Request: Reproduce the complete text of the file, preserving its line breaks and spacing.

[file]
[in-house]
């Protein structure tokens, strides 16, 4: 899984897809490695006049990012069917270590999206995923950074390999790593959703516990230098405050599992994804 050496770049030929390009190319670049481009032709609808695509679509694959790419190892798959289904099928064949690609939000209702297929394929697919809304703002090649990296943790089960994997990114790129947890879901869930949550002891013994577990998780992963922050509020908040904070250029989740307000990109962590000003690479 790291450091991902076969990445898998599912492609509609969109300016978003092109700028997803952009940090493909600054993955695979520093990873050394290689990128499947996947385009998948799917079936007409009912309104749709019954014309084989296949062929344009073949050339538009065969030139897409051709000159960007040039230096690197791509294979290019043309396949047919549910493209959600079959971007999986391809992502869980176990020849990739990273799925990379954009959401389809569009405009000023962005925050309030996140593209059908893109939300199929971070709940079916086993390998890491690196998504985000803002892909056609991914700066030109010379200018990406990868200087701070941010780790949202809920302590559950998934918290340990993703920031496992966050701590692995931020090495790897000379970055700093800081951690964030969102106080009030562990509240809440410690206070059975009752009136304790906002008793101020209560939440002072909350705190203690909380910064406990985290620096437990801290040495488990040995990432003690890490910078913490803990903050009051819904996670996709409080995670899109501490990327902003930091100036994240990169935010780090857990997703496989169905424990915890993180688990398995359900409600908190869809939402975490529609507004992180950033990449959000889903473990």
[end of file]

[in-house]
């Protein structure tokens, strides 16, 4: 899984897809490695006049990012069917270590999206995923950074390999790593959703516990230098405050599992994804 050496770049030929390009190319670049481009032709609808695509679509694959790419190892798959289904099928064949690609939000209702297929394929697919809304703002090649990296943790089960994997990114790129947890879901869930949550002891013994577990998780992963922050509020908040904070250029989740307000990109962590000003690479 790291450091991902076969990445898998599912492609509609969109300016978003092109700028997803952009940090493909600054993955695979520093990873050394290689990128499947996947385009998948799917079936007409009912309104749709019954014309084989296949062929344009073949050339538009065969030139897409051709000159960007040039230096690197791509294979290019043309396949047919549910493209959600079959971007999986391809992502869980176990020849990739990273799925990379954009959401389809569009405009000023962005925050309030996140593209059908893109939300199929971070709940079916086993390998890491690196998504985000803002892909056609991914700066030109010379200018990406990868200087701070941010780790949202809920302590559950998934918290340990993703920031496992966050701590692995931020090495790897000379970055700093800081951690964030969102106080009030562990509240809440410690206070059975009752009136304790906002008793101020209560939440002072909350705190203690909380910064406990985290620096437990801290040495488990040995990432003690890490910078913490803990903050009051819904996670996709409080995670899109501490990327902003930091100036994240990169935010780090857990997703496989169905424990915890993180688990398995359900409600908190869809939402975490529609507004992180950033990449959000889903473990």